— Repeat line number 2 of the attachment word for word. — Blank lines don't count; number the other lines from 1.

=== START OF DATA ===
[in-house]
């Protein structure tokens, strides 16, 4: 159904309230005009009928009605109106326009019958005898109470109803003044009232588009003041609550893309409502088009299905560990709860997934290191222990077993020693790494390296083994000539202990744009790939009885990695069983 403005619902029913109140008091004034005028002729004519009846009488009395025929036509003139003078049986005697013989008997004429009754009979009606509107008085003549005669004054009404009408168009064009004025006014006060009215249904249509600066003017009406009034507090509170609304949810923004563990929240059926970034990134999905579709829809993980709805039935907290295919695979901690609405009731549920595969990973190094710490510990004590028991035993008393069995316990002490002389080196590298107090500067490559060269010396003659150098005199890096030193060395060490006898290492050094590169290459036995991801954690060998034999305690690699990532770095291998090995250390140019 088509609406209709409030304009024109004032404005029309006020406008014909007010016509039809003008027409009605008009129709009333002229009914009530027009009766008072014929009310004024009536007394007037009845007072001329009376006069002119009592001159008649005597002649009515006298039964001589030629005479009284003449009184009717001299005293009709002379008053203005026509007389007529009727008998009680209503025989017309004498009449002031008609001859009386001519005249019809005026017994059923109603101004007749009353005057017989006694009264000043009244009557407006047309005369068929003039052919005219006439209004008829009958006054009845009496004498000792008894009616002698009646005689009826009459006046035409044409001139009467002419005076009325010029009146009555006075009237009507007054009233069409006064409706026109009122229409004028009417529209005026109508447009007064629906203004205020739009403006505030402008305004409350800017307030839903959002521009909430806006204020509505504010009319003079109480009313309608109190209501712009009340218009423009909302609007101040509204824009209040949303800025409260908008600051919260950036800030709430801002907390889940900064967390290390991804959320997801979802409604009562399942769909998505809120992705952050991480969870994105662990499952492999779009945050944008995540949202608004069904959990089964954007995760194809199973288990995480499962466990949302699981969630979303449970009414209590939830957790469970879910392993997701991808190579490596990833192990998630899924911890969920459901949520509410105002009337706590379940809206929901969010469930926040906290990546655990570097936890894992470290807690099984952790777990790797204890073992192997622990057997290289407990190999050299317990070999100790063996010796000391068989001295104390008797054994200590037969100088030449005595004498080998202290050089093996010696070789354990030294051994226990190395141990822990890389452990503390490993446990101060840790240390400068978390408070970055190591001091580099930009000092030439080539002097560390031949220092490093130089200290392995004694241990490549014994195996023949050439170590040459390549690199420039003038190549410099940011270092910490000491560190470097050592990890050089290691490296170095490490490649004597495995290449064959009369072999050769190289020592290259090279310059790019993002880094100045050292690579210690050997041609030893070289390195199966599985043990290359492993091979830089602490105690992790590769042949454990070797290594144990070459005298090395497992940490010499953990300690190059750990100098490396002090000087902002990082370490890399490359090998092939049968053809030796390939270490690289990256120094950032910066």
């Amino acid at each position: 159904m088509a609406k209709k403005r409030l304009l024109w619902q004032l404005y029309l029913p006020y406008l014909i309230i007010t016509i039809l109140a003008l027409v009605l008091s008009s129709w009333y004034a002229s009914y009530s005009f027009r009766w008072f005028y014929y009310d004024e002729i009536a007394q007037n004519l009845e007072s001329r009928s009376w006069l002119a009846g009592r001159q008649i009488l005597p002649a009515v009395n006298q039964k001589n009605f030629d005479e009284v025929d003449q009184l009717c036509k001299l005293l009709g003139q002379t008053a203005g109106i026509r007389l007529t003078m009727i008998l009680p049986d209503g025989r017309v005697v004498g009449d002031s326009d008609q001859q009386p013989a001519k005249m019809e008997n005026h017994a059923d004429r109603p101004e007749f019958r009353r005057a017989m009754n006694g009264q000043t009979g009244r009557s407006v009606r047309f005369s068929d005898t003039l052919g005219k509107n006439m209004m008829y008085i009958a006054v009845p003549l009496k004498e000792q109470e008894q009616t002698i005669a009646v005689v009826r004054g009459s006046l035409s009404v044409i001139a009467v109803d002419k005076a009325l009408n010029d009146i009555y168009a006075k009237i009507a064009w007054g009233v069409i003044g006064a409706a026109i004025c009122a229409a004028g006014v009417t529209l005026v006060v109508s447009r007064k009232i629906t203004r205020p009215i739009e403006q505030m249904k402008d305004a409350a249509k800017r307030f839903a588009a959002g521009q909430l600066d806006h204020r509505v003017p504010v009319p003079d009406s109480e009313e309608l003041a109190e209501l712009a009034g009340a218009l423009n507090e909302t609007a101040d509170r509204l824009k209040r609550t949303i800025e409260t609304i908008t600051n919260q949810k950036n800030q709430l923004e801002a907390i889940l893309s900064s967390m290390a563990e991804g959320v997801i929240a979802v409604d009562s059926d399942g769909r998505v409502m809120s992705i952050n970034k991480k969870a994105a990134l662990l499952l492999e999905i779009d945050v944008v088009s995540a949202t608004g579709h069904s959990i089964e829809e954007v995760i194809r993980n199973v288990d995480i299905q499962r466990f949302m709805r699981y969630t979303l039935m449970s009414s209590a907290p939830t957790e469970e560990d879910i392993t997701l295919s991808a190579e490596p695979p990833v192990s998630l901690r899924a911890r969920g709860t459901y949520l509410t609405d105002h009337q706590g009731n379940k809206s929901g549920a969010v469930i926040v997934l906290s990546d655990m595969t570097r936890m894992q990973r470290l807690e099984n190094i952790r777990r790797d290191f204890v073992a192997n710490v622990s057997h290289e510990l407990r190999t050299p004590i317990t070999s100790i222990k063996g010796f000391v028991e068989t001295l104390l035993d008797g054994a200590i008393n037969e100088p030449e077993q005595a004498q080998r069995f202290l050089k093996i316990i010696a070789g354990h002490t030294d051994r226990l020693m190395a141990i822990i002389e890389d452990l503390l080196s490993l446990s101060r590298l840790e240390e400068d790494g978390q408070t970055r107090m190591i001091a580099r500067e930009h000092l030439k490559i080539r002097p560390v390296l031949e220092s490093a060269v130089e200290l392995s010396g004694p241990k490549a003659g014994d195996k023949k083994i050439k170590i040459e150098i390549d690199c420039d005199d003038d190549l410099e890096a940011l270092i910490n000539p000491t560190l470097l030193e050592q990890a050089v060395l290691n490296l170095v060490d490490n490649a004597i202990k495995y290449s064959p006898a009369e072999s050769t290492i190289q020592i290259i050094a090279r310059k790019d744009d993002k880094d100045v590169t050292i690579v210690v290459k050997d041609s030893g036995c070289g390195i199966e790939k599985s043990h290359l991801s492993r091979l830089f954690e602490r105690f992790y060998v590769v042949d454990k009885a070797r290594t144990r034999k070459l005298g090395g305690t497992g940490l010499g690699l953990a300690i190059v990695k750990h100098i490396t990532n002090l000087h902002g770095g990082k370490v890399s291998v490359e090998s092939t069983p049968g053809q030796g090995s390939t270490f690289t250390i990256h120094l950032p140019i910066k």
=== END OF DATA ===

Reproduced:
């Protein structure tokens, strides 16, 4: 159904309230005009009928009605109106326009019958005898109470109803003044009232588009003041609550893309409502088009299905560990709860997934290191222990077993020693790494390296083994000539202990744009790939009885990695069983 403005619902029913109140008091004034005028002729004519009846009488009395025929036509003139003078049986005697013989008997004429009754009979009606509107008085003549005669004054009404009408168009064009004025006014006060009215249904249509600066003017009406009034507090509170609304949810923004563990929240059926970034990134999905579709829809993980709805039935907290295919695979901690609405009731549920595969990973190094710490510990004590028991035993008393069995316990002490002389080196590298107090500067490559060269010396003659150098005199890096030193060395060490006898290492050094590169290459036995991801954690060998034999305690690699990532770095291998090995250390140019 088509609406209709409030304009024109004032404005029309006020406008014909007010016509039809003008027409009605008009129709009333002229009914009530027009009766008072014929009310004024009536007394007037009845007072001329009376006069002119009592001159008649005597002649009515006298039964001589030629005479009284003449009184009717001299005293009709002379008053203005026509007389007529009727008998009680209503025989017309004498009449002031008609001859009386001519005249019809005026017994059923109603101004007749009353005057017989006694009264000043009244009557407006047309005369068929003039052919005219006439209004008829009958006054009845009496004498000792008894009616002698009646005689009826009459006046035409044409001139009467002419005076009325010029009146009555006075009237009507007054009233069409006064409706026109009122229409004028009417529209005026109508447009007064629906203004205020739009403006505030402008305004409350800017307030839903959002521009909430806006204020509505504010009319003079109480009313309608109190209501712009009340218009423009909302609007101040509204824009209040949303800025409260908008600051919260950036800030709430801002907390889940900064967390290390991804959320997801979802409604009562399942769909998505809120992705952050991480969870994105662990499952492999779009945050944008995540949202608004069904959990089964954007995760194809199973288990995480499962466990949302699981969630979303449970009414209590939830957790469970879910392993997701991808190579490596990833192990998630899924911890969920459901949520509410105002009337706590379940809206929901969010469930926040906290990546655990570097936890894992470290807690099984952790777990790797204890073992192997622990057997290289407990190999050299317990070999100790063996010796000391068989001295104390008797054994200590037969100088030449005595004498080998202290050089093996010696070789354990030294051994226990190395141990822990890389452990503390490993446990101060840790240390400068978390408070970055190591001091580099930009000092030439080539002097560390031949220092490093130089200290392995004694241990490549014994195996023949050439170590040459390549690199420039003038190549410099940011270092910490000491560190470097050592990890050089290691490296170095490490490649004597495995290449064959009369072999050769190289020592290259090279310059790019993002880094100045050292690579210690050997041609030893070289390195199966599985043990290359492993091979830089602490105690992790590769042949454990070797290594144990070459005298090395497992940490010499953990300690190059750990100098490396002090000087902002990082370490890399490359090998092939049968053809030796390939270490690289990256120094950032910066």